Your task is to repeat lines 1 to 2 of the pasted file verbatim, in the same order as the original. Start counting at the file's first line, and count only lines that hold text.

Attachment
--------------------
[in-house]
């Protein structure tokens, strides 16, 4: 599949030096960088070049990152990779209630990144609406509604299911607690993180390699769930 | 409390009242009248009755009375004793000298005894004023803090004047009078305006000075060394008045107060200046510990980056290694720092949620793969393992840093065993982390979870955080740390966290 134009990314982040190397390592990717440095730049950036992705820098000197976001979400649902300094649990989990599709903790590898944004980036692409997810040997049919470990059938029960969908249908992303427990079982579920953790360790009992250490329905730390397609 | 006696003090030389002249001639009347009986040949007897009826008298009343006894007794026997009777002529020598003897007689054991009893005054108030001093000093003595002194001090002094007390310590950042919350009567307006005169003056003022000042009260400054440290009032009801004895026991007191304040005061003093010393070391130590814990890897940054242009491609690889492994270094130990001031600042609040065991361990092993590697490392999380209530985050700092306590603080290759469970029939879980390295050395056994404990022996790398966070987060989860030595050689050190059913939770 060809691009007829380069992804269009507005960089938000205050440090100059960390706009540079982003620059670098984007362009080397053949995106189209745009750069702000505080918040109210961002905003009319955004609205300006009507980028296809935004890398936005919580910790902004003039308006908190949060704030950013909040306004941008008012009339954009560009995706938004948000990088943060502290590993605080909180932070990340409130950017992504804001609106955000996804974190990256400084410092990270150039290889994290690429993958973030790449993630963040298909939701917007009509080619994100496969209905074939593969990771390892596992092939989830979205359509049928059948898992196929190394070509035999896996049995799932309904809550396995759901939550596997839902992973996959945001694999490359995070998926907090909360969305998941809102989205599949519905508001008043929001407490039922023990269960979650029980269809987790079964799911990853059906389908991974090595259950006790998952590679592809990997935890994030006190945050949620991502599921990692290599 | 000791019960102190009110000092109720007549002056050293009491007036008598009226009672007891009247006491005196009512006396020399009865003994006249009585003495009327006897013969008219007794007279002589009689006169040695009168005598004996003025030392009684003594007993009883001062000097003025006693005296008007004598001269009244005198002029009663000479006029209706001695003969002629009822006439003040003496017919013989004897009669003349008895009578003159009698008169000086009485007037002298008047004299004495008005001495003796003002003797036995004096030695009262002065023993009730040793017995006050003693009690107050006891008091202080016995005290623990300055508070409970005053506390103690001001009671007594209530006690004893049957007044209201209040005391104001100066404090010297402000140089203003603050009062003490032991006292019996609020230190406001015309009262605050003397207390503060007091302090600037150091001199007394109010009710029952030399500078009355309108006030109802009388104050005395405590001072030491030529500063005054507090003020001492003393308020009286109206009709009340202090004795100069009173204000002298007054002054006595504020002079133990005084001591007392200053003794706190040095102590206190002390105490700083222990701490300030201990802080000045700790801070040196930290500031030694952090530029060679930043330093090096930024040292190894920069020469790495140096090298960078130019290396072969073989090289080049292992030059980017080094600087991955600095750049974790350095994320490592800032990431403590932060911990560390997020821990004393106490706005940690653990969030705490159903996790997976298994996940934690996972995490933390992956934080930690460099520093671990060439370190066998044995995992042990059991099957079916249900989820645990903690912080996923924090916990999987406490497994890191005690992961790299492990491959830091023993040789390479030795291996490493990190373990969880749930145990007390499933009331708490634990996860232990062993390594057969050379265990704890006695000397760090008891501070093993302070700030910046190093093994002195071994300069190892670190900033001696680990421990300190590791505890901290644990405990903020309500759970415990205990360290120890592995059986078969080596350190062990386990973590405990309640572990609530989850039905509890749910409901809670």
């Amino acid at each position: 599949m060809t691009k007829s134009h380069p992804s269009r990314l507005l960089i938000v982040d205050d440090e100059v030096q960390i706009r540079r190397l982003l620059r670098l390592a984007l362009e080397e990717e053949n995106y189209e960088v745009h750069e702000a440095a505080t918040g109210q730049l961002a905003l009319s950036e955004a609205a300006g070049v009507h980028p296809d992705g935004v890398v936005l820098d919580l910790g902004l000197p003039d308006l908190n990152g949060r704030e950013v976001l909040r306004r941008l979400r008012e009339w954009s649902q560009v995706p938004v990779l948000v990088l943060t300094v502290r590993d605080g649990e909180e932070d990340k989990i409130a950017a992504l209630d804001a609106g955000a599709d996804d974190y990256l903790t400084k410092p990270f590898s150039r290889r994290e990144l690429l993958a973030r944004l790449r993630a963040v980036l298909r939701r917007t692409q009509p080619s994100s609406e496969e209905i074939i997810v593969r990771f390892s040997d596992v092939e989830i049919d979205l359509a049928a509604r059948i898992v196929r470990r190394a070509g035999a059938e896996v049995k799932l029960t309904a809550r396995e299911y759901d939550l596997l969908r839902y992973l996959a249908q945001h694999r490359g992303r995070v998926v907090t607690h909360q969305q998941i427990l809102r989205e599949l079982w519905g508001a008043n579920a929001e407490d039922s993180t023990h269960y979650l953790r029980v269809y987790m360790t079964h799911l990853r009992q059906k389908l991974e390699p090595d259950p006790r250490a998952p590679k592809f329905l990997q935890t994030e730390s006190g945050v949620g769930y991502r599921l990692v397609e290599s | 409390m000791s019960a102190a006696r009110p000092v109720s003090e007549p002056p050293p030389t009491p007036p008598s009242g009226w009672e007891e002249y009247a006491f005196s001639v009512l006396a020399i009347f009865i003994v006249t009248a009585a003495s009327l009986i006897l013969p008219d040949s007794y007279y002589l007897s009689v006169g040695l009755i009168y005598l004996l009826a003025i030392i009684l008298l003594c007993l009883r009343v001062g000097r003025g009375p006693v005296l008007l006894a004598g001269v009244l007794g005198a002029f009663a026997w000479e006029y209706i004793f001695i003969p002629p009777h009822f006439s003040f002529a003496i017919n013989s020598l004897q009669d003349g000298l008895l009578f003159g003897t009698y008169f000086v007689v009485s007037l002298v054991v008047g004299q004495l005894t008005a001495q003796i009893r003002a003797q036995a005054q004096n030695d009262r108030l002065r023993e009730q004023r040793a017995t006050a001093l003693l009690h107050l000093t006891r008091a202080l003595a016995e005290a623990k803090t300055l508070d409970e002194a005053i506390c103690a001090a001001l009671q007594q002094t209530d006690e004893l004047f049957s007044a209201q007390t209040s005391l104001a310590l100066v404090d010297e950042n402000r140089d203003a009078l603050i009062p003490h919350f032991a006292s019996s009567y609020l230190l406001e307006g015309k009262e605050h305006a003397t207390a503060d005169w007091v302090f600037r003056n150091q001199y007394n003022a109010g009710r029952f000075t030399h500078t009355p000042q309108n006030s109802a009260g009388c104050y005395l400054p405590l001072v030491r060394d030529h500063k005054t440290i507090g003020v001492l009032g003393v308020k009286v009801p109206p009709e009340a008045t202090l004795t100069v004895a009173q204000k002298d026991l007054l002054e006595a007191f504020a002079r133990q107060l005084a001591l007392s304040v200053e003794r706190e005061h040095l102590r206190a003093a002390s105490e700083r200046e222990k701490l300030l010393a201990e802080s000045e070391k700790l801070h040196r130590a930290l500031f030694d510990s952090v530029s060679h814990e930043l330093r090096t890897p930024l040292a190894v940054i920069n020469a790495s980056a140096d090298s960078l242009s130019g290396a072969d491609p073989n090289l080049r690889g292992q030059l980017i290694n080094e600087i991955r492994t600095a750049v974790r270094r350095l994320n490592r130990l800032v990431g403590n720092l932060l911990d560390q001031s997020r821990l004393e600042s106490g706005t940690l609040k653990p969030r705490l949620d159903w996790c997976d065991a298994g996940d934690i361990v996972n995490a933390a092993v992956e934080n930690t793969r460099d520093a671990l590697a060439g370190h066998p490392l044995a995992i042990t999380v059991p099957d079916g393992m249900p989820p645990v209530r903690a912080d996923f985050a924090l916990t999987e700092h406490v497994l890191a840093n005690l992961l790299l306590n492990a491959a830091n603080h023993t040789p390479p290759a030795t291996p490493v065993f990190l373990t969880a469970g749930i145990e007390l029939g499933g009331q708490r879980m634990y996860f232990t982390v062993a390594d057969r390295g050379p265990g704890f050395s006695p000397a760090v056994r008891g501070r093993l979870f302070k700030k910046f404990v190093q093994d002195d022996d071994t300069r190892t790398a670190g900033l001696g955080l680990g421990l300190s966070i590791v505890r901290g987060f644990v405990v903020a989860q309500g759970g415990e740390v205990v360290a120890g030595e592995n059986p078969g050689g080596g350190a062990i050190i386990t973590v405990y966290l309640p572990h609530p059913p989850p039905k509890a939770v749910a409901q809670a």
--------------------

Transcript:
[in-house]
């Protein structure tokens, strides 16, 4: 599949030096960088070049990152990779209630990144609406509604299911607690993180390699769930 | 409390009242009248009755009375004793000298005894004023803090004047009078305006000075060394008045107060200046510990980056290694720092949620793969393992840093065993982390979870955080740390966290 134009990314982040190397390592990717440095730049950036992705820098000197976001979400649902300094649990989990599709903790590898944004980036692409997810040997049919470990059938029960969908249908992303427990079982579920953790360790009992250490329905730390397609 | 006696003090030389002249001639009347009986040949007897009826008298009343006894007794026997009777002529020598003897007689054991009893005054108030001093000093003595002194001090002094007390310590950042919350009567307006005169003056003022000042009260400054440290009032009801004895026991007191304040005061003093010393070391130590814990890897940054242009491609690889492994270094130990001031600042609040065991361990092993590697490392999380209530985050700092306590603080290759469970029939879980390295050395056994404990022996790398966070987060989860030595050689050190059913939770 060809691009007829380069992804269009507005960089938000205050440090100059960390706009540079982003620059670098984007362009080397053949995106189209745009750069702000505080918040109210961002905003009319955004609205300006009507980028296809935004890398936005919580910790902004003039308006908190949060704030950013909040306004941008008012009339954009560009995706938004948000990088943060502290590993605080909180932070990340409130950017992504804001609106955000996804974190990256400084410092990270150039290889994290690429993958973030790449993630963040298909939701917007009509080619994100496969209905074939593969990771390892596992092939989830979205359509049928059948898992196929190394070509035999896996049995799932309904809550396995759901939550596997839902992973996959945001694999490359995070998926907090909360969305998941809102989205599949519905508001008043929001407490039922023990269960979650029980269809987790079964799911990853059906389908991974090595259950006790998952590679592809990997935890994030006190945050949620991502599921990692290599 | 000791019960102190009110000092109720007549002056050293009491007036008598009226009672007891009247006491005196009512006396020399009865003994006249009585003495009327006897013969008219007794007279002589009689006169040695009168005598004996003025030392009684003594007993009883001062000097003025006693005296008007004598001269009244005198002029009663000479006029209706001695003969002629009822006439003040003496017919013989004897009669003349008895009578003159009698008169000086009485007037002298008047004299004495008005001495003796003002003797036995004096030695009262002065023993009730040793017995006050003693009690107050006891008091202080016995005290623990300055508070409970005053506390103690001001009671007594209530006690004893049957007044209201209040005391104001100066404090010297402000140089203003603050009062003490032991006292019996609020230190406001015309009262605050003397207390503060007091302090600037150091001199007394109010009710029952030399500078009355309108006030109802009388104050005395405590001072030491030529500063005054507090003020001492003393308020009286109206009709009340202090004795100069009173204000002298007054002054006595504020002079133990005084001591007392200053003794706190040095102590206190002390105490700083222990701490300030201990802080000045700790801070040196930290500031030694952090530029060679930043330093090096930024040292190894920069020469790495140096090298960078130019290396072969073989090289080049292992030059980017080094600087991955600095750049974790350095994320490592800032990431403590932060911990560390997020821990004393106490706005940690653990969030705490159903996790997976298994996940934690996972995490933390992956934080930690460099520093671990060439370190066998044995995992042990059991099957079916249900989820645990903690912080996923924090916990999987406490497994890191005690992961790299492990491959830091023993040789390479030795291996490493990190373990969880749930145990007390499933009331708490634990996860232990062993390594057969050379265990704890006695000397760090008891501070093993302070700030910046190093093994002195071994300069190892670190900033001696680990421990300190590791505890901290644990405990903020309500759970415990205990360290120890592995059986078969080596350190062990386990973590405990309640572990609530989850039905509890749910409901809670």